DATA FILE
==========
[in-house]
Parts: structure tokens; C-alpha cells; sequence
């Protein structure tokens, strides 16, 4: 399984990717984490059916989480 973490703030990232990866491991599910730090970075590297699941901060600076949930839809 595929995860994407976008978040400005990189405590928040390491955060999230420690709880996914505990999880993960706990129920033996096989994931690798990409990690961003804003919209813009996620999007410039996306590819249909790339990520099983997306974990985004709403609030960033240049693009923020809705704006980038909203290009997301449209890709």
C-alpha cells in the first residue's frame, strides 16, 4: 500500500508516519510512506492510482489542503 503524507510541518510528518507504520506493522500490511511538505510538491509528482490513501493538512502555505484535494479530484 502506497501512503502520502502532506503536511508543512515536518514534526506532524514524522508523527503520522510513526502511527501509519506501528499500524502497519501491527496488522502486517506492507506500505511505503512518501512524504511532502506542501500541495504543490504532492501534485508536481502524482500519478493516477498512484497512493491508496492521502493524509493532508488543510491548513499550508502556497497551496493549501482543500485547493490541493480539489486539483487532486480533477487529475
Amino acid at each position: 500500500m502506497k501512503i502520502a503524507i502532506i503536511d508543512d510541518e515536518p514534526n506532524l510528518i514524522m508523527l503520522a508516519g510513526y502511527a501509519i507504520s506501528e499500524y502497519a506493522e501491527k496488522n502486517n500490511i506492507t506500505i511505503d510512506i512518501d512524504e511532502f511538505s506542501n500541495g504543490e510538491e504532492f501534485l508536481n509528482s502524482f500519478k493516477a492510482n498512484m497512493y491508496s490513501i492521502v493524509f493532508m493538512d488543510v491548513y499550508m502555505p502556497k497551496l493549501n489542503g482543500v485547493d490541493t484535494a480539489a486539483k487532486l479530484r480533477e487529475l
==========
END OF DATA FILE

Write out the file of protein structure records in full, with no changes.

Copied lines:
[in-house]
Parts: structure tokens; C-alpha cells; sequence
């Protein structure tokens, strides 16, 4: 399984990717984490059916989480 973490703030990232990866491991599910730090970075590297699941901060600076949930839809 595929995860994407976008978040400005990189405590928040390491955060999230420690709880996914505990999880993960706990129920033996096989994931690798990409990690961003804003919209813009996620999007410039996306590819249909790339990520099983997306974990985004709403609030960033240049693009923020809705704006980038909203290009997301449209890709």
C-alpha cells in the first residue's frame, strides 16, 4: 500500500508516519510512506492510482489542503 503524507510541518510528518507504520506493522500490511511538505510538491509528482490513501493538512502555505484535494479530484 502506497501512503502520502502532506503536511508543512515536518514534526506532524514524522508523527503520522510513526502511527501509519506501528499500524502497519501491527496488522502486517506492507506500505511505503512518501512524504511532502506542501500541495504543490504532492501534485508536481502524482500519478493516477498512484497512493491508496492521502493524509493532508488543510491548513499550508502556497497551496493549501482543500485547493490541493480539489486539483487532486480533477487529475
Amino acid at each position: 500500500m502506497k501512503i502520502a503524507i502532506i503536511d508543512d510541518e515536518p514534526n506532524l510528518i514524522m508523527l503520522a508516519g510513526y502511527a501509519i507504520s506501528e499500524y502497519a506493522e501491527k496488522n502486517n500490511i506492507t506500505i511505503d510512506i512518501d512524504e511532502f511538505s506542501n500541495g504543490e510538491e504532492f501534485l508536481n509528482s502524482f500519478k493516477a492510482n498512484m497512493y491508496s490513501i492521502v493524509f493532508m493538512d488543510v491548513y499550508m502555505p502556497k497551496l493549501n489542503g482543500v485547493d490541493t484535494a480539489a486539483k487532486l479530484r480533477e487529475l